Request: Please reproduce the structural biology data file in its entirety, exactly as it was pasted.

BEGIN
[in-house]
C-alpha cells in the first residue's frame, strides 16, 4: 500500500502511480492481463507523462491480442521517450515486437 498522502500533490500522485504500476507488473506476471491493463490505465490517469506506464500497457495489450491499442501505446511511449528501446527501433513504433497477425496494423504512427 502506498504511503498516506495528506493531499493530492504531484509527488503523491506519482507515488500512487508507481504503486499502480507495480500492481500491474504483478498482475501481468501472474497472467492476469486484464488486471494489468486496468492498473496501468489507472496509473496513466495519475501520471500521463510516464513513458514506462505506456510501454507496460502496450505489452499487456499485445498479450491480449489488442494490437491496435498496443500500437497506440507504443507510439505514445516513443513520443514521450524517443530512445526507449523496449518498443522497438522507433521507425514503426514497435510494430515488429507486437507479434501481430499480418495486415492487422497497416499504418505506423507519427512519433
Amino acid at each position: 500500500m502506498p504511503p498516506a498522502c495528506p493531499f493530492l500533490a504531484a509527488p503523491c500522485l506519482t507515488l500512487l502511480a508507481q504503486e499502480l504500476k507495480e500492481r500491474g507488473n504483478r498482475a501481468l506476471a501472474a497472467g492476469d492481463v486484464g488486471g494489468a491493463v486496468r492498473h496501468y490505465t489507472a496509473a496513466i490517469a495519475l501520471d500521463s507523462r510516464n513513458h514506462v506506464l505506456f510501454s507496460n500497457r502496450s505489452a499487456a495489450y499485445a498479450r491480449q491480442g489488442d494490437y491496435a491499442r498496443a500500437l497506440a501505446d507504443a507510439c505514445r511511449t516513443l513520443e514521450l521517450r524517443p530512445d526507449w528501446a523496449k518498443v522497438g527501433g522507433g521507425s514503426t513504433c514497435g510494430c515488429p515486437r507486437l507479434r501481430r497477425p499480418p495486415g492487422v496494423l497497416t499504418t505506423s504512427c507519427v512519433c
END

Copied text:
[in-house]
C-alpha cells in the first residue's frame, strides 16, 4: 500500500502511480492481463507523462491480442521517450515486437 498522502500533490500522485504500476507488473506476471491493463490505465490517469506506464500497457495489450491499442501505446511511449528501446527501433513504433497477425496494423504512427 502506498504511503498516506495528506493531499493530492504531484509527488503523491506519482507515488500512487508507481504503486499502480507495480500492481500491474504483478498482475501481468501472474497472467492476469486484464488486471494489468486496468492498473496501468489507472496509473496513466495519475501520471500521463510516464513513458514506462505506456510501454507496460502496450505489452499487456499485445498479450491480449489488442494490437491496435498496443500500437497506440507504443507510439505514445516513443513520443514521450524517443530512445526507449523496449518498443522497438522507433521507425514503426514497435510494430515488429507486437507479434501481430499480418495486415492487422497497416499504418505506423507519427512519433
Amino acid at each position: 500500500m502506498p504511503p498516506a498522502c495528506p493531499f493530492l500533490a504531484a509527488p503523491c500522485l506519482t507515488l500512487l502511480a508507481q504503486e499502480l504500476k507495480e500492481r500491474g507488473n504483478r498482475a501481468l506476471a501472474a497472467g492476469d492481463v486484464g488486471g494489468a491493463v486496468r492498473h496501468y490505465t489507472a496509473a496513466i490517469a495519475l501520471d500521463s507523462r510516464n513513458h514506462v506506464l505506456f510501454s507496460n500497457r502496450s505489452a499487456a495489450y499485445a498479450r491480449q491480442g489488442d494490437y491496435a491499442r498496443a500500437l497506440a501505446d507504443a507510439c505514445r511511449t516513443l513520443e514521450l521517450r524517443p530512445d526507449w528501446a523496449k518498443v522497438g527501433g522507433g521507425s514503426t513504433c514497435g510494430c515488429p515486437r507486437l507479434r501481430r497477425p499480418p495486415g492487422v496494423l497497416t499504418t505506423s504512427c507519427v512519433c